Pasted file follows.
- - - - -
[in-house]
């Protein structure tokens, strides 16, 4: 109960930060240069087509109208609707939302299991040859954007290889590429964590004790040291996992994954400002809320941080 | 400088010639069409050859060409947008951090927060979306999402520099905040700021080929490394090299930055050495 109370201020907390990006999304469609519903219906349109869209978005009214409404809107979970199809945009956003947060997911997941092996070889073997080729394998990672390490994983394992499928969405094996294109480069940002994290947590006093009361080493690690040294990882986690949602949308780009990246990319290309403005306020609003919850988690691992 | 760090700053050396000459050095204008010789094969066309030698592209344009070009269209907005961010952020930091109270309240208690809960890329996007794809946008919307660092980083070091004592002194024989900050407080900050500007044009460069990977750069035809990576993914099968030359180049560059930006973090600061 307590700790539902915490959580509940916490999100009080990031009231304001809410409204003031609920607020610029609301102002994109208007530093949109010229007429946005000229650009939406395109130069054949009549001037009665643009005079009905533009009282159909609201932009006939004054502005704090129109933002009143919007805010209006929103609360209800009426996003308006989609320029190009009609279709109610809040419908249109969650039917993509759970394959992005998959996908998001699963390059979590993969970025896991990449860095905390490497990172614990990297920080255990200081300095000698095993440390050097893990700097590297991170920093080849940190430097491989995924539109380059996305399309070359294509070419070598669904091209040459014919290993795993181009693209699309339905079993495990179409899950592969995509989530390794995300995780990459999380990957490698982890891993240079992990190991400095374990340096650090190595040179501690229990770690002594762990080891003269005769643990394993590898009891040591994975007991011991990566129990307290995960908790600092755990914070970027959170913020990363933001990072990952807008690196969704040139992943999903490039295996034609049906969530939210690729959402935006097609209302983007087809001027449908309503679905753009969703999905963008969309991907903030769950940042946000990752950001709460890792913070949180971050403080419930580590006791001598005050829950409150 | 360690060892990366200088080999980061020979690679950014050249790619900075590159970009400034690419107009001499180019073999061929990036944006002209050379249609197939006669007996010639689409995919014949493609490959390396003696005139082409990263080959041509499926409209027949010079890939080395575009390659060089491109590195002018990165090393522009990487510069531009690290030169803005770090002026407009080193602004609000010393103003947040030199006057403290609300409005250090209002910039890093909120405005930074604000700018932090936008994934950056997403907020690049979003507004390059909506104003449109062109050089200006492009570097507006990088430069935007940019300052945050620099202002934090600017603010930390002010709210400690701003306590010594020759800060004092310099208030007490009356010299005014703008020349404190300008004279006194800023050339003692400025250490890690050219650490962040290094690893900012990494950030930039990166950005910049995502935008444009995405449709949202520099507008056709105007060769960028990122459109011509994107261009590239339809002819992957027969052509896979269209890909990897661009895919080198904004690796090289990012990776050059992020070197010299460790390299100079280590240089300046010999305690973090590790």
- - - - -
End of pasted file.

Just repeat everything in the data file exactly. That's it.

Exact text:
[in-house]
């Protein structure tokens, strides 16, 4: 109960930060240069087509109208609707939302299991040859954007290889590429964590004790040291996992994954400002809320941080 | 400088010639069409050859060409947008951090927060979306999402520099905040700021080929490394090299930055050495 109370201020907390990006999304469609519903219906349109869209978005009214409404809107979970199809945009956003947060997911997941092996070889073997080729394998990672390490994983394992499928969405094996294109480069940002994290947590006093009361080493690690040294990882986690949602949308780009990246990319290309403005306020609003919850988690691992 | 760090700053050396000459050095204008010789094969066309030698592209344009070009269209907005961010952020930091109270309240208690809960890329996007794809946008919307660092980083070091004592002194024989900050407080900050500007044009460069990977750069035809990576993914099968030359180049560059930006973090600061 307590700790539902915490959580509940916490999100009080990031009231304001809410409204003031609920607020610029609301102002994109208007530093949109010229007429946005000229650009939406395109130069054949009549001037009665643009005079009905533009009282159909609201932009006939004054502005704090129109933002009143919007805010209006929103609360209800009426996003308006989609320029190009009609279709109610809040419908249109969650039917993509759970394959992005998959996908998001699963390059979590993969970025896991990449860095905390490497990172614990990297920080255990200081300095000698095993440390050097893990700097590297991170920093080849940190430097491989995924539109380059996305399309070359294509070419070598669904091209040459014919290993795993181009693209699309339905079993495990179409899950592969995509989530390794995300995780990459999380990957490698982890891993240079992990190991400095374990340096650090190595040179501690229990770690002594762990080891003269005769643990394993590898009891040591994975007991011991990566129990307290995960908790600092755990914070970027959170913020990363933001990072990952807008690196969704040139992943999903490039295996034609049906969530939210690729959402935006097609209302983007087809001027449908309503679905753009969703999905963008969309991907903030769950940042946000990752950001709460890792913070949180971050403080419930580590006791001598005050829950409150 | 360690060892990366200088080999980061020979690679950014050249790619900075590159970009400034690419107009001499180019073999061929990036944006002209050379249609197939006669007996010639689409995919014949493609490959390396003696005139082409990263080959041509499926409209027949010079890939080395575009390659060089491109590195002018990165090393522009990487510069531009690290030169803005770090002026407009080193602004609000010393103003947040030199006057403290609300409005250090209002910039890093909120405005930074604000700018932090936008994934950056997403907020690049979003507004390059909506104003449109062109050089200006492009570097507006990088430069935007940019300052945050620099202002934090600017603010930390002010709210400690701003306590010594020759800060004092310099208030007490009356010299005014703008020349404190300008004279006194800023050339003692400025250490890690050219650490962040290094690893900012990494950030930039990166950005910049995502935008444009995405449709949202520099507008056709105007060769960028990122459109011509994107261009590239339809002819992957027969052509896979269209890909990897661009895919080198904004690796090289990012990776050059992020070197010299460790390299100079280590240089300046010999305690973090590790």